musings from the ladies of a day in may events


The Great Debate: Round Tables vs. Banquet Tables

We’re here today today to bust some myths and put the great debate of banquet versus round tables to rest. Ok, ok, so maybe we won’t put this hot topic completely to rest, but our hope is after you’re done reading this, you’ll take away some insightful information that will help you to make informed decisions when creating your wedding reception layout.


Image by Jen Kroll Photography

First things first, while it may appear just the opposite, you are physically further away from more people at a round table than you are at a banquet. For this “calculation” we had to delve deep into the memory banks of geometry and reacquaint ourselves with our old friend Pi, as well as, the Pythagorean Theorem. We created the below illustrations to physically outline the space that each person is technically allocated at the two different types of tables and as you can see, the banquet table is the clear “winner”! If you think about it, if you were to sit down at a round table that’s five feet/sixty inches in diameter while being a guest at a wedding, would you really attempt to talk to the person directly across from you? Chances are, that the answer to that question would be probably not. With ambient music in the background, as well as, the conversations of 100 plus other guests in order to have a casual chat with that person, you would have to raise your voice significantly causing disruption to the other guests around you. Even just to chat with the lovely folks two seats away from you, you would either have to stretch your neck out in front of or behind the person sitting directly next to you in order to talk to them. In the instance of banquet tables, it’s clear from the illustration that you can easily talk to five other guests without having to stretch or yell to converse.

60 inch Round Table Diagram

8x42 Banquet Table Diagram


Now that we’ve busted myth number one, let’s move on to another common concern. The statement that round tables are much more “formal and elegant” while banquets appear to be more “casual”. While we’re sure that we cannot sway your perception, it must be mentioned that there are very few things that make us more giddy at ADIM than a perfectly set, perfectly aligned banquet table. Think of each chair, charger, glass, etc. lined up straight like little tin soldiers. These are the detail photos that your photographer will capture and you’ll look back on and think to yourself “Wow, that room sure looked great!”. Another note to mention is that if you have selected a formal place setting (charger plate, bread and butter plate, water goblet, champagne flute, white wine glass, red wine glass and all the necessary flatware) and your’re placing your guests at round tables, your caterer may end up having to stack your glassware versus the more traditional glassware arch. While this is not the end of the world, it’s something to take note of due to the fact that at a round, each guest’s spatial allocation is a pie shape with square footage decreasing as you approach the center of the table.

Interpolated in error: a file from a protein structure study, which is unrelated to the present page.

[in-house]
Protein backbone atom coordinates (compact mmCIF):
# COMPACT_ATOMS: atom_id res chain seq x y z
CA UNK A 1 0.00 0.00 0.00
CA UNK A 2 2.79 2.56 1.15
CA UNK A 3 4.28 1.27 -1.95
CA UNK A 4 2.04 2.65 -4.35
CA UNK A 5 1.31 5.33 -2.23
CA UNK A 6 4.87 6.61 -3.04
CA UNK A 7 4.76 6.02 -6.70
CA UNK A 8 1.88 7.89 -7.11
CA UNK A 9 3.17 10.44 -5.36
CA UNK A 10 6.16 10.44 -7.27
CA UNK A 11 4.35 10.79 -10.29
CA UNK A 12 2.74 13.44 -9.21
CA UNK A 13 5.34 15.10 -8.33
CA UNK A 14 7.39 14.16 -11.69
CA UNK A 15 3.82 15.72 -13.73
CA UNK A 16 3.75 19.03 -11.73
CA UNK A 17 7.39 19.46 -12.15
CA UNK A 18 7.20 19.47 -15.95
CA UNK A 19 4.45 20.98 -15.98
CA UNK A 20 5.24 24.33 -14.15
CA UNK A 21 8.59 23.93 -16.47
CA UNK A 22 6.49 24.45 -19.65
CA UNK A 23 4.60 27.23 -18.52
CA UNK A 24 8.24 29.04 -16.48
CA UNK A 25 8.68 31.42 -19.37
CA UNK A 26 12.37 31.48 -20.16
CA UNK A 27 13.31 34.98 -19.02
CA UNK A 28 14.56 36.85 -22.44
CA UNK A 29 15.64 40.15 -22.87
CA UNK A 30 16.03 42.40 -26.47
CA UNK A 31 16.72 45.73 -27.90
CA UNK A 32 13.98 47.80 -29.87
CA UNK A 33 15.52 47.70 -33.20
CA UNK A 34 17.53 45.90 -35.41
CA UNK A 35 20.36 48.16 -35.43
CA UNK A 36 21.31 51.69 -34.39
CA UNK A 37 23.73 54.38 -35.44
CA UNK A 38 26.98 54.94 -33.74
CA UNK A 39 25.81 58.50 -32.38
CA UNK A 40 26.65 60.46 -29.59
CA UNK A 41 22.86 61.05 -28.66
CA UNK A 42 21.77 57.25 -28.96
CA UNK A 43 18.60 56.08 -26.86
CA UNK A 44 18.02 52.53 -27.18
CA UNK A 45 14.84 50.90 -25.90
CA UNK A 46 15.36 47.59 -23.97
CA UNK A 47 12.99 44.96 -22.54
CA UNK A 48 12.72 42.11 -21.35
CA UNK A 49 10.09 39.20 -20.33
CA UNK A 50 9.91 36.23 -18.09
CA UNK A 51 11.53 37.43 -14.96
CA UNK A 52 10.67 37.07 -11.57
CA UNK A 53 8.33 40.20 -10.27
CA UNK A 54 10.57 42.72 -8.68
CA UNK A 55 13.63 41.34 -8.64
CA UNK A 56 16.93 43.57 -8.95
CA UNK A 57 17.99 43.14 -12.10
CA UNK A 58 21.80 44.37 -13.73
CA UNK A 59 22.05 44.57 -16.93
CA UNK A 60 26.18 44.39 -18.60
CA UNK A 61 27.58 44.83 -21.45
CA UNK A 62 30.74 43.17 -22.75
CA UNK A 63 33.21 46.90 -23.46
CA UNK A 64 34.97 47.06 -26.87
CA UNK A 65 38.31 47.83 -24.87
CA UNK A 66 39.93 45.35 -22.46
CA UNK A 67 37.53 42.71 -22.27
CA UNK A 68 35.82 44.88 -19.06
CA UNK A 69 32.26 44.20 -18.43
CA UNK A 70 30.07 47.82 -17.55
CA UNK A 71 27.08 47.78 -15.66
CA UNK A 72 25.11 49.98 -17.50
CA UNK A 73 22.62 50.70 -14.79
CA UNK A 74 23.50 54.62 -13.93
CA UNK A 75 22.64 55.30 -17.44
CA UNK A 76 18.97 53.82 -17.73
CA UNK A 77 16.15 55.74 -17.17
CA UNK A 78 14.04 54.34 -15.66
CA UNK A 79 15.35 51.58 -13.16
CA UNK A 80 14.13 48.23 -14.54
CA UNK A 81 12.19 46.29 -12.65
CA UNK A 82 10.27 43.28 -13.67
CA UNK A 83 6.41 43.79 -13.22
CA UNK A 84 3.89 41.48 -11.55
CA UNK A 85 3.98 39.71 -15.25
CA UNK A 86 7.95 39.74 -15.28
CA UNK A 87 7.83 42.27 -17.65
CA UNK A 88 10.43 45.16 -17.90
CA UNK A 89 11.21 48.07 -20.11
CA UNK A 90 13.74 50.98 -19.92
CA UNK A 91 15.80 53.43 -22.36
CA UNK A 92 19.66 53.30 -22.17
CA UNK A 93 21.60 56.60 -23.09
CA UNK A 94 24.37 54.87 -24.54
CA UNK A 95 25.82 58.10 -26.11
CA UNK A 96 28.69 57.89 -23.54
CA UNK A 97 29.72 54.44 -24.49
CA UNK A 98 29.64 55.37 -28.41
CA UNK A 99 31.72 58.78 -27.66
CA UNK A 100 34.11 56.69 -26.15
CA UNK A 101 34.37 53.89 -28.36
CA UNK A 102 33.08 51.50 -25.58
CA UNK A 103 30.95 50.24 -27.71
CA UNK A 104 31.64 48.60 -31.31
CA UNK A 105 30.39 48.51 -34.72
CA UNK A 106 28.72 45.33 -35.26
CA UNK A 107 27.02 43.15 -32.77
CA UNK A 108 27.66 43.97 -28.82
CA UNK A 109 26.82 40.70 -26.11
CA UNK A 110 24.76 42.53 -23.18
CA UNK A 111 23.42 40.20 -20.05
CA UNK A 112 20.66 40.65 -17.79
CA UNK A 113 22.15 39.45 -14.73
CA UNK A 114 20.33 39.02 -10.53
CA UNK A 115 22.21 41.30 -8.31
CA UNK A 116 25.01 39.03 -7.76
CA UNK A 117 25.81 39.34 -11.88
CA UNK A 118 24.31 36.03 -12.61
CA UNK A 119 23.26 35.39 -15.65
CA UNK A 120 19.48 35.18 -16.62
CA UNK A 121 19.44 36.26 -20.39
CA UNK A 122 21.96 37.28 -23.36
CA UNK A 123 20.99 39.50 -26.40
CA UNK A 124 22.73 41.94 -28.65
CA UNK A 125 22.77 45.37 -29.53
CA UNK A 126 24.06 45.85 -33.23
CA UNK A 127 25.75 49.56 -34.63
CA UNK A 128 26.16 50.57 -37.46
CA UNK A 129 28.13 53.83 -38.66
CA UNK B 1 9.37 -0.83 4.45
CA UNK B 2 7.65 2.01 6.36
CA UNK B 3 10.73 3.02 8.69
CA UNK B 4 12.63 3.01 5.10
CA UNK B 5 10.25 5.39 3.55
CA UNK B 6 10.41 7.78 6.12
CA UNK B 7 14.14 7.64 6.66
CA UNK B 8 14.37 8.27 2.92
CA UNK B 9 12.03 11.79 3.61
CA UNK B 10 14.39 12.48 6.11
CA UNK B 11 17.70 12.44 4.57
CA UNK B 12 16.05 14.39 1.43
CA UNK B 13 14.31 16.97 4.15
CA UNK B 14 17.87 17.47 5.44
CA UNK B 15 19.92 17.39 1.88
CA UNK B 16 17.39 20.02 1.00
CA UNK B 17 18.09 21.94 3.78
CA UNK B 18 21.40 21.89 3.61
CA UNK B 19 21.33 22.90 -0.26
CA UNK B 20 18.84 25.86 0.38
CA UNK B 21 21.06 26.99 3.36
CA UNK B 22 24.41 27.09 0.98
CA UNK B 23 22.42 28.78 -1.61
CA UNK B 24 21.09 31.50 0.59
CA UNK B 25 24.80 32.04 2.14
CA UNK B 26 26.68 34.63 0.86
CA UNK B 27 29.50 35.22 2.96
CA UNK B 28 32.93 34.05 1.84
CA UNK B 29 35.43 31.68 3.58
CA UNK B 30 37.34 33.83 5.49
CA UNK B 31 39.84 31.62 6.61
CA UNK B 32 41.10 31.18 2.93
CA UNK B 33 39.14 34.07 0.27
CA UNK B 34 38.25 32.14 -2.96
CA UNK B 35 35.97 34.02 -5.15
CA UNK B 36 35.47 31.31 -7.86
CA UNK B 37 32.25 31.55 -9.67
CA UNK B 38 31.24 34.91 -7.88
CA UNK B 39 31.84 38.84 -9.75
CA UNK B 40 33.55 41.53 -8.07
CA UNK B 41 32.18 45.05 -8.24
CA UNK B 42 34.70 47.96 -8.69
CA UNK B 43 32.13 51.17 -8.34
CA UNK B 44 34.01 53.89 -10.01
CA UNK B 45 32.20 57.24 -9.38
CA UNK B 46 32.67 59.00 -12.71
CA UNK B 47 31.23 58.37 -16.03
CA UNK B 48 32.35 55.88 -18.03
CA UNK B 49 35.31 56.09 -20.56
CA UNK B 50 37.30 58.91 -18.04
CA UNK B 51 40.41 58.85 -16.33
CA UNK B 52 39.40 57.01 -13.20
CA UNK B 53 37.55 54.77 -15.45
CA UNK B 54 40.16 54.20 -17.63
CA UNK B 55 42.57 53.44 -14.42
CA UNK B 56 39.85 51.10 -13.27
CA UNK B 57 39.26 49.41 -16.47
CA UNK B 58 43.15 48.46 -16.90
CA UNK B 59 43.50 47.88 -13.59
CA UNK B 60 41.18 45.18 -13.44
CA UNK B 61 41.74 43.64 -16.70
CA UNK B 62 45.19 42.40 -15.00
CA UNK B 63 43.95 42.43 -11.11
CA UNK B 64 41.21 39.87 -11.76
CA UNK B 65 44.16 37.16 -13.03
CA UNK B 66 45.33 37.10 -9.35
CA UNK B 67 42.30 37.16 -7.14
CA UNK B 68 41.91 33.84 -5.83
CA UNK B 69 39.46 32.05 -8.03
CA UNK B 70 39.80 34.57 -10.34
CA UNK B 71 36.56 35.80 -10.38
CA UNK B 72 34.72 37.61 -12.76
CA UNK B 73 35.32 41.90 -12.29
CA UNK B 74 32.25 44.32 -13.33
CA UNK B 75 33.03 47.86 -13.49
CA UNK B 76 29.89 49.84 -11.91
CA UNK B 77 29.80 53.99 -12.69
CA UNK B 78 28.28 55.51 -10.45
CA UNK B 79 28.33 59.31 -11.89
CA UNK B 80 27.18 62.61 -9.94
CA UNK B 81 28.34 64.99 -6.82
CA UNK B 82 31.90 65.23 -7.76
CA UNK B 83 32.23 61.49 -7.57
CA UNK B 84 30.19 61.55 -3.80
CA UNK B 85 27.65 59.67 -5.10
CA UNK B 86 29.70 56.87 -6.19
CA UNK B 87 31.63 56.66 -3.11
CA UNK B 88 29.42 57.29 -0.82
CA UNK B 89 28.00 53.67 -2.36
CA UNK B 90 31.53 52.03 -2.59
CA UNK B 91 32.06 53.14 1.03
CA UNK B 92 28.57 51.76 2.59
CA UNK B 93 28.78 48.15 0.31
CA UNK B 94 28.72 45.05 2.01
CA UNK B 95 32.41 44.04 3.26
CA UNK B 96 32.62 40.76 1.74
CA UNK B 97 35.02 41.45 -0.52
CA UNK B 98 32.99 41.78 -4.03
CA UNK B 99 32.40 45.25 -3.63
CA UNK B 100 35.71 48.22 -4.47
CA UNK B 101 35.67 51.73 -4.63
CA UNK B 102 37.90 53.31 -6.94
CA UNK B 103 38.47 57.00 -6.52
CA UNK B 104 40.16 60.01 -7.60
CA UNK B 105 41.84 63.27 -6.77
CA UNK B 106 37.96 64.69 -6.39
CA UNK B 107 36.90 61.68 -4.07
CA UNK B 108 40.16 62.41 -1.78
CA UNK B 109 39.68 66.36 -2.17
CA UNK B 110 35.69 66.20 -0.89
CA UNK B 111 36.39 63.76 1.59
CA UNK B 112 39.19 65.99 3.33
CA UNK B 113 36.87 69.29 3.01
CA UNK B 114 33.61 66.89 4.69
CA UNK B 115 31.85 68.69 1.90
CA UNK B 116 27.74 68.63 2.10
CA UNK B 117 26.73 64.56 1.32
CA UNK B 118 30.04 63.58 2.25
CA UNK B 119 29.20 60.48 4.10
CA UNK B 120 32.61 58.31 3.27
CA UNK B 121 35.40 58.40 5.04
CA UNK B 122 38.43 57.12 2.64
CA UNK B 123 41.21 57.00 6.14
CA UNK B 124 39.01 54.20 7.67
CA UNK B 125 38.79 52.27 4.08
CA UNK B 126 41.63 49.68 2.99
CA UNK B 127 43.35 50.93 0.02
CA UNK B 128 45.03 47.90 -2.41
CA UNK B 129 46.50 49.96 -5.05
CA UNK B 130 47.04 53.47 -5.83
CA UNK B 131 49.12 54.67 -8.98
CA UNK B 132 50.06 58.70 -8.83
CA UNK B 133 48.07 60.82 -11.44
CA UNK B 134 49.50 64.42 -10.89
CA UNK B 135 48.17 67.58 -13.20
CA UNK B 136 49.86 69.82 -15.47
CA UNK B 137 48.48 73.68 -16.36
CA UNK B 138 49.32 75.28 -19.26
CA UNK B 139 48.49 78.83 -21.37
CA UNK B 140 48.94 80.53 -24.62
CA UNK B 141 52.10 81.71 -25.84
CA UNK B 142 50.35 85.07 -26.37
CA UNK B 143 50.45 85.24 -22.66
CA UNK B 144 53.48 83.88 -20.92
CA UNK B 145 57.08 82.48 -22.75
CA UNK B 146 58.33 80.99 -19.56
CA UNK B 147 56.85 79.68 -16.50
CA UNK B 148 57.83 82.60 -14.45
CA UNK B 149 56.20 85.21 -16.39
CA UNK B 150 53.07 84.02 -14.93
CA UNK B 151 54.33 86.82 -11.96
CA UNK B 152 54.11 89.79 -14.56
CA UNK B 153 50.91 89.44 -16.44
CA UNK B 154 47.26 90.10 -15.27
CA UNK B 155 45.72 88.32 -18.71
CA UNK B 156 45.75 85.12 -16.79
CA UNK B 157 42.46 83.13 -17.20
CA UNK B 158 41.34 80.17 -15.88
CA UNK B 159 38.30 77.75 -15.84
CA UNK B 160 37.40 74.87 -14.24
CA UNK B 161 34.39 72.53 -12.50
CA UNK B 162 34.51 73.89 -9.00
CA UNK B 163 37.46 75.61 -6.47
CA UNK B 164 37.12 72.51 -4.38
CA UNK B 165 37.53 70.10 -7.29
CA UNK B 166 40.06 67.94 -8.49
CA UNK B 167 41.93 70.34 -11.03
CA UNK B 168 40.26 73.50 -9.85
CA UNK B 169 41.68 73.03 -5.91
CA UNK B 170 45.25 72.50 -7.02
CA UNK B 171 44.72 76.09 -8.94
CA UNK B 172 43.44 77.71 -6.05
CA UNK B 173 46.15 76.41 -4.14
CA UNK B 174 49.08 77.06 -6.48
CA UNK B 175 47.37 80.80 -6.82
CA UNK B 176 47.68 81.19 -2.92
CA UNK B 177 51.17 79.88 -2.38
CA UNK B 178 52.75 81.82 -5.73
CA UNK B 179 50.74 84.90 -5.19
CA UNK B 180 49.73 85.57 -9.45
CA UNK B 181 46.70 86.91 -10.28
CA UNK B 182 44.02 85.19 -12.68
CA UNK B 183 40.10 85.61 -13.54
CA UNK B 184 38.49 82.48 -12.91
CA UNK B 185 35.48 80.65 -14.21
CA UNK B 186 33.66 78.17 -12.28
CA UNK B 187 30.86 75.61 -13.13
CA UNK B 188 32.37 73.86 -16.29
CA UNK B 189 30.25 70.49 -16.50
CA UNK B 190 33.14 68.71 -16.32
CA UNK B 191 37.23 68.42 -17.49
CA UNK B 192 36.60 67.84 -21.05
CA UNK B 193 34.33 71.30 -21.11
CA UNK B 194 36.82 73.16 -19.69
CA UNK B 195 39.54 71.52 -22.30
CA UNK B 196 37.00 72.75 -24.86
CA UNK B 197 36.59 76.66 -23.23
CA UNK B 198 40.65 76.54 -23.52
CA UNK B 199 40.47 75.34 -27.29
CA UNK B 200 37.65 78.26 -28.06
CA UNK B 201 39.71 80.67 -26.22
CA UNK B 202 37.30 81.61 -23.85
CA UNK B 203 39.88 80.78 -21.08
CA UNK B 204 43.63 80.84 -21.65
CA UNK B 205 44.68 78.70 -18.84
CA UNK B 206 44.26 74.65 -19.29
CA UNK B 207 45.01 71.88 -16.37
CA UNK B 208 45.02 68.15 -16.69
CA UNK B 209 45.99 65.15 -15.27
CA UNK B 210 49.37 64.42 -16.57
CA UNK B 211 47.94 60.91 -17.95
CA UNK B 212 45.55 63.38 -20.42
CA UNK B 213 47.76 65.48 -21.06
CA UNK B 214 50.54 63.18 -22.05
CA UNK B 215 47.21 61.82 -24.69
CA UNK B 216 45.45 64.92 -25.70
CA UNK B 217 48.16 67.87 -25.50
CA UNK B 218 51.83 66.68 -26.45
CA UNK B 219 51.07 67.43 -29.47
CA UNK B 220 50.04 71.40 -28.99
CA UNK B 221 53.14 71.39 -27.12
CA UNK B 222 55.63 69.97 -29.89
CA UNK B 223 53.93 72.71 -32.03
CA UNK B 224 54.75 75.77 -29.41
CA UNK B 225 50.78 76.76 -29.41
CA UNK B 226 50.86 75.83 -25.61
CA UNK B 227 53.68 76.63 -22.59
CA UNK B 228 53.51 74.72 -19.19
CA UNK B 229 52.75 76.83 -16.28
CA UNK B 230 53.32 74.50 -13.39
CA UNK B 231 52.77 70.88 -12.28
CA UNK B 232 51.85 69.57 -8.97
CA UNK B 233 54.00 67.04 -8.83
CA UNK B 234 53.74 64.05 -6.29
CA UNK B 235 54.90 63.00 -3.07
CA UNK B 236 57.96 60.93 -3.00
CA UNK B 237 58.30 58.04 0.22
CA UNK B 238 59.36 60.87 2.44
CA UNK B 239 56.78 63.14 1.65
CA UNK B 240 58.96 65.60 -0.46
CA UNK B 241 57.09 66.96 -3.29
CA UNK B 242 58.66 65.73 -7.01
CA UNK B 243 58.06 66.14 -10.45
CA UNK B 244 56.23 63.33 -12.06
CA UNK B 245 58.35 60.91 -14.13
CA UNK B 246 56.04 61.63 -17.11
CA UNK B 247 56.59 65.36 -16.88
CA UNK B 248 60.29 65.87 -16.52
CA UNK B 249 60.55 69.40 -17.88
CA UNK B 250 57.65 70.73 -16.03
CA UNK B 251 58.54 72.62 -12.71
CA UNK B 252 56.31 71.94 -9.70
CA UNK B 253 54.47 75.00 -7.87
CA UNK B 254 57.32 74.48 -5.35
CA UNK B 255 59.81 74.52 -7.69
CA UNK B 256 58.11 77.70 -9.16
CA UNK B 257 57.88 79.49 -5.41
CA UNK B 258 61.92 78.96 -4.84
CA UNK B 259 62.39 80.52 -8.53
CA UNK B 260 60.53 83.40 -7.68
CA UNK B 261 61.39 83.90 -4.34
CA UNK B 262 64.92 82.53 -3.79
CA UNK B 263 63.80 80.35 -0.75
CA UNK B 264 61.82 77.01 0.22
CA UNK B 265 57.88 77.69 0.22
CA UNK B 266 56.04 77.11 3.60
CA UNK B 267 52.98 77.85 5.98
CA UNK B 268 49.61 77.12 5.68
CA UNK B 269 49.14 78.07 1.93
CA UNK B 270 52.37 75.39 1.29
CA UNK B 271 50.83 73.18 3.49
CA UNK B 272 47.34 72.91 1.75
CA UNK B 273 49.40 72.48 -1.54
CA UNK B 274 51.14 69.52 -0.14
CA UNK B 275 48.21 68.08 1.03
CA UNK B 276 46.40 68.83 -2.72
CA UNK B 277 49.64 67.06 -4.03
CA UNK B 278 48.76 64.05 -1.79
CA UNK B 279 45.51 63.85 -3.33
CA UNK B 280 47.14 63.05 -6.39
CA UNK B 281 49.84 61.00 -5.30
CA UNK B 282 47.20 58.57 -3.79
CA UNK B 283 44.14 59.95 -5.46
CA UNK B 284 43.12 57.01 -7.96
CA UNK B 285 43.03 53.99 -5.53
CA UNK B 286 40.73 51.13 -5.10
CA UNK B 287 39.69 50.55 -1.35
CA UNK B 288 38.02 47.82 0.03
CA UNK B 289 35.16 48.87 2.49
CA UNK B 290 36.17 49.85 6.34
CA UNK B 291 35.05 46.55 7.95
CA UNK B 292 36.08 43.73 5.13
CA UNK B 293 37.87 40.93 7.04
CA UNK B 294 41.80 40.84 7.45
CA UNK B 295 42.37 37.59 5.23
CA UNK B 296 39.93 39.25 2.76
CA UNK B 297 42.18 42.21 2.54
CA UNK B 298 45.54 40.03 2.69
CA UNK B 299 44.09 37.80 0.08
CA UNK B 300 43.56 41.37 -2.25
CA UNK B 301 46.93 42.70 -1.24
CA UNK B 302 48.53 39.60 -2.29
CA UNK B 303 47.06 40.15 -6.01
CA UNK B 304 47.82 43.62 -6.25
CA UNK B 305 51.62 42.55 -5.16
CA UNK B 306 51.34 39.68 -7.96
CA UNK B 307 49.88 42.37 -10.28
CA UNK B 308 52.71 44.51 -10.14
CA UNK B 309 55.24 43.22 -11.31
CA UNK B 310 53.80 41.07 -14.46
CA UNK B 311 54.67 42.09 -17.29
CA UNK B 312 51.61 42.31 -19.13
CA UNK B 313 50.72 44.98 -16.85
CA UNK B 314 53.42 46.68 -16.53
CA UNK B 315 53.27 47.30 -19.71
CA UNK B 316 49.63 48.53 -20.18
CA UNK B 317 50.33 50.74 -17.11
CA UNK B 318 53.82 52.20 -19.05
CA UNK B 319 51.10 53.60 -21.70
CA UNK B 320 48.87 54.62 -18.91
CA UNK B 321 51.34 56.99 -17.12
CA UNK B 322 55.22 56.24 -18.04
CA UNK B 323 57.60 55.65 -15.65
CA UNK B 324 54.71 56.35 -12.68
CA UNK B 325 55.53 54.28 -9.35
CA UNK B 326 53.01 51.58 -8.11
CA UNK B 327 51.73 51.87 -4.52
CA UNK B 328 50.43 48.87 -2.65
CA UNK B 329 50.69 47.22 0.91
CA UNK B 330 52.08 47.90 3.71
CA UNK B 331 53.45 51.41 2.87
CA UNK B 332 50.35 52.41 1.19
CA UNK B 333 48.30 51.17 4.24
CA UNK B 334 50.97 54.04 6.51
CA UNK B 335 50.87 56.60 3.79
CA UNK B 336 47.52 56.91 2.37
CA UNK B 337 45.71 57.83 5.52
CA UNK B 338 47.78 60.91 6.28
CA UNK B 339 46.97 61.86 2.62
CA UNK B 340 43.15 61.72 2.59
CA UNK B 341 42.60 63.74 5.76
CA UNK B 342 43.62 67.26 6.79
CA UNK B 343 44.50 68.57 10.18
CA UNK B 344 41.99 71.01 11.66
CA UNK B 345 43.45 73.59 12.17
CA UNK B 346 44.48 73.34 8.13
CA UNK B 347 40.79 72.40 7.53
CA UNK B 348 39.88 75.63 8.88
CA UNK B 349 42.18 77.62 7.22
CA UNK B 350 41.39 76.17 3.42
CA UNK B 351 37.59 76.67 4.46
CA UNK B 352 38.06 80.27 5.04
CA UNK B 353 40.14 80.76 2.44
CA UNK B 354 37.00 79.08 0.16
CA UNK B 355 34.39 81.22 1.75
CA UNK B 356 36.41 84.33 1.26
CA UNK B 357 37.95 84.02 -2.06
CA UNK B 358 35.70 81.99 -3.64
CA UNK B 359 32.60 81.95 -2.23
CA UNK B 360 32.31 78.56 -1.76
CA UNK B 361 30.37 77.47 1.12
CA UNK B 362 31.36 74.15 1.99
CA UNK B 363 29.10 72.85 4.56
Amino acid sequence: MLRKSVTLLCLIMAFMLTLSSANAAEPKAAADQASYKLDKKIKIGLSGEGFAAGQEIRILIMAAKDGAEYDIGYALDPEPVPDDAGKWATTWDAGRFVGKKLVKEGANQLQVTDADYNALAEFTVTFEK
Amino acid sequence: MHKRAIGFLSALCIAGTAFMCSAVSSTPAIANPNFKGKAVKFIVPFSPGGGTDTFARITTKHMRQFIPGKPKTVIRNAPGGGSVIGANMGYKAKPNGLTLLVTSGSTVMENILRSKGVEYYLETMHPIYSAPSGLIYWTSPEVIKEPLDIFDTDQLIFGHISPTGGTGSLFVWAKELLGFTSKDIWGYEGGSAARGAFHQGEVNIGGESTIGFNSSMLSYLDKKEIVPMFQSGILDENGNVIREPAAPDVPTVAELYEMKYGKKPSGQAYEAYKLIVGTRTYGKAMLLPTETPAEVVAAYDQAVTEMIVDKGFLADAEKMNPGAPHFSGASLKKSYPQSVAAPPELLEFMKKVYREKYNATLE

Image via Jen Kroll Photography

So by now, you’re probably thinking that ADIM is pro-banquets and completely against rounds, right? Well that is certainly not the case. In truth, one of our favorite things to do is mix the different types of tables together creating visual interest and promoting conversation, while also making the best use of the space that we are allotted. There is a time and a place for each type of table and on that rare occasion that we decide to “get a little crazy” we’ll even throw in squares (just kidding, they too have their place and we love using square tables when space allows and the client is up for it). When creating layouts, we typically start by placing the piece of most importance or what will be the central focus (oftentimes this is the stage/dance floor [if it’s located in the same area] or the head table) and then place all the guest tables around that point. By mixing rounds and banquet tables in varying lengths, we can maximize the seating for the space while being able to work around objects in a more efficient way. We typically allocate 100 square feet of space (10’x10′) for each sixty inch round table which allows for service and guest flow in between tables. For an eight foot by forty-two inch banquet, we would allocate 93.5 square feet of space (8.5’x11′). Banquet tables can also be joined end to end creating varying lengths of tables.


Image via Blaine Seisser Photography

While I think it’s safe to say that we won’t be appearing on the Discovery Chanel with Jamie and Adam anytime soon, we hope that our great debate of banquets versus rounds will help you to create a wedding reception layout that is both functional and beautiful. When meeting with an event planner or venue for the first time, it’s important that you share with them your overall vision for the day including what types of tables you are drawn to. As professionals, they will attempt to make all your dreams, hopes and visions come true, however, if you’re set on rounds and the space just won’t accommodate all your guests, we hope that you’ll be open to banquet tables and the opportunities that they present.